|San Francisco Lesbian/Gay Freedom Band at City Hall.
On Sunday, January 8, we musicians from the San Francisco Lesbian/Gay Freedom Band performed for the inauguration of Mayor Ed Lee, sworn in that day as the 43rd mayor of San Francisco by Diane Feinstein. The band was one of many local performers to provide entertainment, including the San Francisco Symphony, the Girls and Boys Choruses of San Francisco, Leungâ€™s White Crane Dragon and Lion Dance Association, World Arts West, Beach Blanket Babylon and the San Francisco Gay Menâ€™s Chorus. It was a symbolic nod to our cityâ€™s diversity, and a fitting gesture from Mayor Lee, whose inaugural speech emphasized the need to come together with civility.
Thereâ€™s nothing quite like playing in the City Hall rotunda. You take your place at the top of the Grand Staircase, dwarfed by neoclassical carvings. And when you play, the music ricochets around the marble halls and columns, circling the inside of the enormous dome until you find youâ€™re accompanying your own echo in a room almost as old as the City itself. The inauguration was attended by every living mayor of San Francisco â€“ Diane Feinstein, Art Agnos, Frank Jordan, Willie Brown, Gavin Newsom, even George Mosconeâ€™s widow, Gina â€“ and by national and state officials including Nancy Pelosi, Mark Leno, Kamala Harris, Tom Ammiano. In that setting before that audience, it felt like the music echoed back through history. The effect was haunting.
The following week, I went to see â€śGhost Lightâ€ť at the Berkeley Repertory Theatre, and experienced a different kind of haunting at City Hall.
Jonathan Moscone â€“ California Shakespeare Companyâ€™s artistic director and the youngest son of Mayor George Moscone â€“ has collaborated with Berkeley Rep Artistic Director Tony Taccone to dramatize how his fatherâ€™s assassination with Harvey Milk in 1978 has impacted his life. The play is part fictionalized personal reminiscence, part psychological exorcism and part opportunity for Moscone to set the record straight about his fatherâ€™s political contributions.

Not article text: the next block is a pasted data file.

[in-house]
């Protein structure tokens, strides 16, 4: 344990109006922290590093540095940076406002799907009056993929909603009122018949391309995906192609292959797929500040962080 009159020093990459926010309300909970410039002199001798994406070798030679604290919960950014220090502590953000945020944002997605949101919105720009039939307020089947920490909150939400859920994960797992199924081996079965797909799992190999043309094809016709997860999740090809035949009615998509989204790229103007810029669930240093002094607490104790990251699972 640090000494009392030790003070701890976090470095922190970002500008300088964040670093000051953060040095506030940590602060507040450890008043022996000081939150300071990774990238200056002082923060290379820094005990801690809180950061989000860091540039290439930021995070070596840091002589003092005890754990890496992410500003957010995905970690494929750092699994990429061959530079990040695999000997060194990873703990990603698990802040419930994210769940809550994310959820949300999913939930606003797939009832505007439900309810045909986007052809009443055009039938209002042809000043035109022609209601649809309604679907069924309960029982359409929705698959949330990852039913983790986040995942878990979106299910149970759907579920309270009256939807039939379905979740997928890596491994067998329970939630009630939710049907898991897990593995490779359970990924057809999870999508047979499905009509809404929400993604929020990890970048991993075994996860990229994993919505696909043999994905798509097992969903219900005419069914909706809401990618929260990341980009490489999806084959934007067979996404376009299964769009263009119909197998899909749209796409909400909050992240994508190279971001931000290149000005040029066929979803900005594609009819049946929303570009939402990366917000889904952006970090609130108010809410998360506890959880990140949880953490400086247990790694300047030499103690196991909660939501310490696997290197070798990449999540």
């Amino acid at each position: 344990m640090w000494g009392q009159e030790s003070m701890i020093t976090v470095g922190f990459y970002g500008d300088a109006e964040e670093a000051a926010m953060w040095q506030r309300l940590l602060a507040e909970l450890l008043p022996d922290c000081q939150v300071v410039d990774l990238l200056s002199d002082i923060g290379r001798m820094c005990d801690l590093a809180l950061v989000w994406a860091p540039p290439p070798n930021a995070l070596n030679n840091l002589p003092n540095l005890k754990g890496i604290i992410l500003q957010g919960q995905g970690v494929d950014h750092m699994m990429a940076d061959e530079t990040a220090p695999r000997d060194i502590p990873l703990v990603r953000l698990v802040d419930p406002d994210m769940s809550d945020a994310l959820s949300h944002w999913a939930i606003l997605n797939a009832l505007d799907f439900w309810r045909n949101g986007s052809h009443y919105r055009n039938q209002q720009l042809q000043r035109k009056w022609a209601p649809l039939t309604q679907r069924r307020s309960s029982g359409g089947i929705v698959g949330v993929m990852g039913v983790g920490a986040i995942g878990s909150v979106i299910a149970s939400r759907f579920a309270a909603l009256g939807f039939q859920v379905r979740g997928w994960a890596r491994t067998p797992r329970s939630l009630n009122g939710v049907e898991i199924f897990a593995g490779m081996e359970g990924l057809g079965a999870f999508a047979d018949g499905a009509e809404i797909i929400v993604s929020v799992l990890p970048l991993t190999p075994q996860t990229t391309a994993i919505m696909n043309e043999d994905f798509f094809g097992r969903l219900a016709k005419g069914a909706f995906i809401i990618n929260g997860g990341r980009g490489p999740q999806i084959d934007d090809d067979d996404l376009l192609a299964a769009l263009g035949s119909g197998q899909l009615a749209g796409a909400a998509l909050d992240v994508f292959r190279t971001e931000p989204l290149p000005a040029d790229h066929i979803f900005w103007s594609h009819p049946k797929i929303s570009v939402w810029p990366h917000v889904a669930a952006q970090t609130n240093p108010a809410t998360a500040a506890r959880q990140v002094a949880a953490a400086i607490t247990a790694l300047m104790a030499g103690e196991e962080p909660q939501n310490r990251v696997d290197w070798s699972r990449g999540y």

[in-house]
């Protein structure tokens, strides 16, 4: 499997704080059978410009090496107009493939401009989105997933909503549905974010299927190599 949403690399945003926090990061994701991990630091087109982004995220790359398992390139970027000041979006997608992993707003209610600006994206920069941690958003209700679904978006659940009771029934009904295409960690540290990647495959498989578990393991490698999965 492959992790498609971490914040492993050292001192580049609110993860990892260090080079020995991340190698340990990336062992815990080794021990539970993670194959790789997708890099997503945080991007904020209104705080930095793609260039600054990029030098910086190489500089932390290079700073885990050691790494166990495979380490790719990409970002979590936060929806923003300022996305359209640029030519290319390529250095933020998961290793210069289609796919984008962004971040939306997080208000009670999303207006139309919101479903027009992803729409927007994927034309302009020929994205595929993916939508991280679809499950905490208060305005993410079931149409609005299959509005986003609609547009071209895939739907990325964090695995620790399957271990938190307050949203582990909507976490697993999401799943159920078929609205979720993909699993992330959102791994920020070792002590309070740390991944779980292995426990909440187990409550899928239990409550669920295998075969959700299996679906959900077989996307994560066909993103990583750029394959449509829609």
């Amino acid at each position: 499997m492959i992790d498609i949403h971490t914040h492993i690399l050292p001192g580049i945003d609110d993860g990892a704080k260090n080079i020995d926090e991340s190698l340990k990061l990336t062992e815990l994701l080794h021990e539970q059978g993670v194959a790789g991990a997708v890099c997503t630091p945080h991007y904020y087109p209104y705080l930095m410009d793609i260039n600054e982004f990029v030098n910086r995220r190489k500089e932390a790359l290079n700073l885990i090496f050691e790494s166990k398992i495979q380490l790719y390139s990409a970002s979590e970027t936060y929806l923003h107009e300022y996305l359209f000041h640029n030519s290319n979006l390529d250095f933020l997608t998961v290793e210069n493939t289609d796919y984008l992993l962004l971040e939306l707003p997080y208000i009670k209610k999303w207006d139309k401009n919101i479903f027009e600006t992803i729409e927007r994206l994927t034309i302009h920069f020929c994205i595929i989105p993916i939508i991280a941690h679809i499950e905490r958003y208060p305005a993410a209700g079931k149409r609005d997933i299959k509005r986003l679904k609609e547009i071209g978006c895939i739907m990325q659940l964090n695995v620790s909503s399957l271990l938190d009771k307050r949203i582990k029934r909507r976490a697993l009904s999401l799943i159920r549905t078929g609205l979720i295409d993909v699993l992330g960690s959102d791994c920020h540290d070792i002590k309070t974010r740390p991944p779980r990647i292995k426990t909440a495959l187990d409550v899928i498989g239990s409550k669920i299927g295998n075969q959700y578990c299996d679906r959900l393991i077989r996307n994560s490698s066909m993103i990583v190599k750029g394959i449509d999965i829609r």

The play opens with the character Jonathan wrestling with design concepts of a production of Hamlet heâ€™s directing. Heâ€™s stuck on how to portray Hamletâ€™s father, the murdered ghost. The entire technical production has ground to a halt because of Jonathanâ€™s Hamlet-esque indecision. Meanwhile, Jonathan suffers from nightmares. He is 14 years old and an otherworldly police officer in City Hall tries to lead Jonathan to his fatherâ€™s coffin and into the grave. In his dream, the boy resists, and in his waking life, adult Jonathan erupts in emotional outbursts, eventually collapses and is forced to face his own ghosts.
The witty, ironic perspective Jonathanâ€™s story brings to the Moscone/Milk history was particularly interesting for me. Jonathan is a gay man who secretly resents Harvey Milkâ€™s posthumous stellar rise while his father is forgotten. Jonathan reminds us that his father, not Milk, was instrumental in decriminalizing Californiaâ€™s homosexuality in California as State Senate Majority Leader. Moscone made the same horrific
sacrifice as Milk, championing the same issues. Itâ€™s a reminder that our progress has relied on San Franciscans coming together for generations.